The rules governing whether reconciliation of dealer accounts vary, including whether seen as an exercise of set off or recoupment, by jurisdiction. See, e.g., In re Grand Wireless, Inc., No. CIV. A. 06-40150-RWZ, 2007 WL 1557461, at *2 (D. Mass. May 29, 2007) (recoupment not allowed from debtor’s checking and savings accounts post-petition to satisfy an outstanding line of credit because the pre-petition loan was a separate transaction from the banking relationship where the debt to the bank originated). SeeBob Brest Buick, Inc. v. Nissan Motor Corp., 136 B.R. 322, 324 (Bankr. D. Mass 1991) (upholding the recoupment defense and ability to continue to “settle” or reconcile the dealer account without violating the stay); see also In re Coastal Bus & Equip. Sales, Inc., 330 B.R. 328, 334 (Bankr. D. Mass. 2005) (applying the test established in Bob Brest Buick for recoupment and finding that “the taxes and tax years at issue form[ed] a unified whole where recoupment [was] singularly appropriate.”). Understanding the applicable rules in each jurisdiction is essential.
Addressing the dealer account at the first sign of financial distress is important. First, if a dealer fails to pay timely charges for parts purchases and other services and accrues a debit balance, subsequent payments for such past-due amounts create the risk that payments may later be challenged as voidable preferences. Second, because sales incentives, holdback amounts, floor-plan assistance and other similar “factory” payments represent an important source of revenue, bankrupt dealers will expect to be paid in the ordinary course, even if they owe the OEM as of the date of filing and do not make any arrangements to pay for recurring charges post-petition. Ongoing payments of incentives and warranty reimbursements are often identified by dealers as an essential cash flow when they seek court approval of their post-petition operating budget. Because not getting paid timely increases the likelihood of failure, OEMs will face claims that the funds are being improperly withheld.
If there is going to be any significant period of post-petition operations, OEMs should seek a court-approved agreement concerning the operation of the dealer account. Such an agreement will avoid unnecessary disputes and allow for near-standard operation of the account providing ongoing cash flow to the dealer while protecting the manufacturer’s right to payment for ongoing charges.
OEMs should also consider invoking a temporary administrative freeze at the outset to give it time to assess its rights and negotiate a dealer account stipulation. Note, however, that some courts have held that an administrative freeze violates the stay because “absent court approval, private contractual agreements [that provide that a bankruptcy filing constitutes an event of default] may not over-ride an express provision of the Federal Bankruptcy Code.” See e.g., In re Flynn, 143 B.R. 798, 799 (Bankr. D.R.I. 1992) (debtor’s credit union violated the automatic stay with an administrative freeze, even though done pursuant to the union’s loan default policy); see also In re Wicks, 176 B.R. 695, 697 (Bankr. E.D.N.Y. 1995), aff'd sub nom. Town of Hempstead Employees Fed. Credit Union v. Wicks, 215 B.R. 316 (E.D.N.Y. 1997) (because the funds in the accounts become property of the estate, an administrative freeze deprives the debtors of control over their funds). Others hold that a freeze does not violate the automatic stay - such courts reason that because a “freeze” (especially a temporary freeze) does not “go the extra step of applying the deposited funds to the indebtedness [owed to] the bank, no setoff has taken place and, therefore, the automatic stay has not been violated.” In re Flynn, 143 B.R. 798, 800 (Bankr. D.R.I. 1992); In re Lord, 284 B.R. 179, 180 (Bankr. D. Mass. 2002) (MetLife’s withholding of the debtor’s post-petition disability benefits did not violate the automatic stay because MetLife’s right to recover overpayments constituted recoupment). All of this is reason why it is essential to address dealer accounts immediately. Back to Top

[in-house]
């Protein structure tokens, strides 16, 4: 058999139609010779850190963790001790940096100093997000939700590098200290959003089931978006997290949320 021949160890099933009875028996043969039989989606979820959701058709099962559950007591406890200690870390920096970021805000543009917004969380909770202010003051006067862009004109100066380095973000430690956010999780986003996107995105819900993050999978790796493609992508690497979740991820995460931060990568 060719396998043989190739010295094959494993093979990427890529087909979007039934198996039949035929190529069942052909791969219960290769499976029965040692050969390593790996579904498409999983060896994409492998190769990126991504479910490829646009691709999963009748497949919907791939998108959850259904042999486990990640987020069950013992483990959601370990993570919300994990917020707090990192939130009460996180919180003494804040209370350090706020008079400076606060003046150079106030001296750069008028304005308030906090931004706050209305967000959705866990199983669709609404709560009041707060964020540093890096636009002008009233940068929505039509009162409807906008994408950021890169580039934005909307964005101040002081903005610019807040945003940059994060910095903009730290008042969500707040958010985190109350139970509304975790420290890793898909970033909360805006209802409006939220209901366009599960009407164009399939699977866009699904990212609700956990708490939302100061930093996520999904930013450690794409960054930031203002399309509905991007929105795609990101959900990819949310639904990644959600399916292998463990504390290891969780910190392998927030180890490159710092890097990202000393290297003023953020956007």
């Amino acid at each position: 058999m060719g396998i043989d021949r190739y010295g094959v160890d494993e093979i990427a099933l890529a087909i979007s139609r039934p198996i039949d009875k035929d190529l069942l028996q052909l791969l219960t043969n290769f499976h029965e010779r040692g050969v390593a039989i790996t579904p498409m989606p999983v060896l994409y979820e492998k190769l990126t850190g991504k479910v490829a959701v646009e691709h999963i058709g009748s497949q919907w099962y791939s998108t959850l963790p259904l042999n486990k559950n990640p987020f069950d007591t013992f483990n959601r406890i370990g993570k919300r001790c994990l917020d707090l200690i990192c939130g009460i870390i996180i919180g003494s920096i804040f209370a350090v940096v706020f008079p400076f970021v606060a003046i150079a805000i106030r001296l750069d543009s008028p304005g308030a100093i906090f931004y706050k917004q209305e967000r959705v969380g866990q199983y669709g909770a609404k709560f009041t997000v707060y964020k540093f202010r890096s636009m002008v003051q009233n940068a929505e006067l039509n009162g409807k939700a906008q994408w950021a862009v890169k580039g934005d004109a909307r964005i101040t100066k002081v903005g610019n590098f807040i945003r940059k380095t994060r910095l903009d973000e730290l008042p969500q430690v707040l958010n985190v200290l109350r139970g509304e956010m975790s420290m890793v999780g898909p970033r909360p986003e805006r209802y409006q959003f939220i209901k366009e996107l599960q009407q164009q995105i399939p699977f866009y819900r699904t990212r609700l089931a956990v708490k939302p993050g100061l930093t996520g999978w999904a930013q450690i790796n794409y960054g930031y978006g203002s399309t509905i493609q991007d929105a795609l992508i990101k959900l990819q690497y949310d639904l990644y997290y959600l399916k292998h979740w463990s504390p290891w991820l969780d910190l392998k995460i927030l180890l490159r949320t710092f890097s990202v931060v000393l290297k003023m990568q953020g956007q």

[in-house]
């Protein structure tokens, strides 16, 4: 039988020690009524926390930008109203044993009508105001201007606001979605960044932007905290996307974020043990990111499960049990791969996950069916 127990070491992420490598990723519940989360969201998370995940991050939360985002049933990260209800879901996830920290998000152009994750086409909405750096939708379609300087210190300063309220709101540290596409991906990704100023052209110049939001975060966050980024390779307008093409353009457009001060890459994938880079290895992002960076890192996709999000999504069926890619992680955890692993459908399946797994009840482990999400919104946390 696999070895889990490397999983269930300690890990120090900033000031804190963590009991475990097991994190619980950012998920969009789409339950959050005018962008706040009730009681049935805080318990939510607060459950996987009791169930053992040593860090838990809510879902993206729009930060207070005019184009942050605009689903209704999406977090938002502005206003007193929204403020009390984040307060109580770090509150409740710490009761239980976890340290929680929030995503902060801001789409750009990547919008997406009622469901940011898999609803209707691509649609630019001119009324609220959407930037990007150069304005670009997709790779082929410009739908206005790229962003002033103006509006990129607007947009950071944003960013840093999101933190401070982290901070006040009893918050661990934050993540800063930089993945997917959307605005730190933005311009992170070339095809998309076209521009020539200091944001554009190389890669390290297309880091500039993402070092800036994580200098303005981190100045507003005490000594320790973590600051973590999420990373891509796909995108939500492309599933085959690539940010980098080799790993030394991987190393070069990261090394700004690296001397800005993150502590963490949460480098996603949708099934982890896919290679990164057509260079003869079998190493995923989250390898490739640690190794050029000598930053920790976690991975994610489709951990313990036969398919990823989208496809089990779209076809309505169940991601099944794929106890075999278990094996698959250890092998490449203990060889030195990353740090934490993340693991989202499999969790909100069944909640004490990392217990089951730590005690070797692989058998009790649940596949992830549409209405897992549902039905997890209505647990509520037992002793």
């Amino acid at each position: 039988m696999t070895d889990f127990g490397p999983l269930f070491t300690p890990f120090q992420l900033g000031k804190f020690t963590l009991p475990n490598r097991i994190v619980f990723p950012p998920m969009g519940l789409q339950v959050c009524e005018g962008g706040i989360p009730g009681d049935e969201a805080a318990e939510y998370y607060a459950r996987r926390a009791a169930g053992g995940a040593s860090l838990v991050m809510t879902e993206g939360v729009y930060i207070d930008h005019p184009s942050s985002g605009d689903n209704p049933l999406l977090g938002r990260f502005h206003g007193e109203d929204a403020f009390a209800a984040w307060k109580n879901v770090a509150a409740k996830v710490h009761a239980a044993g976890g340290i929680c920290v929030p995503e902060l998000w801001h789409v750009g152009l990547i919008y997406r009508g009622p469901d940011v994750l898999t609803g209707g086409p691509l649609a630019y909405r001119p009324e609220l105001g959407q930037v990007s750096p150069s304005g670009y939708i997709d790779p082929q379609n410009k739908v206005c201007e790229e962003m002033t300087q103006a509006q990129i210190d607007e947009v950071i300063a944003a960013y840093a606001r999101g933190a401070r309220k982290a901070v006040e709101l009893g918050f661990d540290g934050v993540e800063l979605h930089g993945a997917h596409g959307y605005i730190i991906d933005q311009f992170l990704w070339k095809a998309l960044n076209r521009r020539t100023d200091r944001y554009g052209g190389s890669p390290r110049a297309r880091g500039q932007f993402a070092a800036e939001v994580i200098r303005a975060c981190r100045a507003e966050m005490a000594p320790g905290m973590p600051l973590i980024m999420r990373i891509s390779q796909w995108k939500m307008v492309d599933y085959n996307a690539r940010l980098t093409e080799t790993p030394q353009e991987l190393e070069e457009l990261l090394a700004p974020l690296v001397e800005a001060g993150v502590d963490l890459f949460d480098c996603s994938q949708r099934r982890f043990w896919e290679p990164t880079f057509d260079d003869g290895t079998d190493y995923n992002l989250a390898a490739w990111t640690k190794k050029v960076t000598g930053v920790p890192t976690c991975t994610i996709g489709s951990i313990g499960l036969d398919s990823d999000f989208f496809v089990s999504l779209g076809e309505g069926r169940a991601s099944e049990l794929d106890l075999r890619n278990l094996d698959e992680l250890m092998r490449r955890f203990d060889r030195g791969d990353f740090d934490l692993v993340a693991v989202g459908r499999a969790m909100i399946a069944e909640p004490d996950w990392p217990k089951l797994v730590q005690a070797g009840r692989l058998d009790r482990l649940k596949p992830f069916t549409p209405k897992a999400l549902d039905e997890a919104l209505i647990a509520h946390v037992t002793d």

5. Ensuring Payment for Vehicles and Parts
By permitting dealers to continue to purchase parts or other products and services through the dealer account, an OEM, in effect, is providing an unsecured loan with significant risk of non-payment. While potential treatment as an 11 U.S.C. §503 administrative expense (priority over any unsecured claims) provides some protection, if permitted under applicable dealer agreement(s), OEMs should immediately place dealers on COD or implement cash-in-advance procedures for parts and other products.
Most dealer bankruptcies are precipitated by a revocation or suspension of the dealer’s floor plan creating significant business and operational issues. Not only is the lack of a floor plan a material default and thus, good cause for termination, but it also means the dealer cannot order vehicles through standard allocation systems. While floor-plan arrangements usually have a grace period for cars in the delivery pipeline, it is best to avoid payment disputes with lenders by immediately stopping all deliveries upon receipt of a floor plan suspension or revocation notice. If cars are delivered and are not paid for (regardless of the reason), OEMs should demand a return of the vehicles and immediately take steps to perfect its state-law reclamation rights.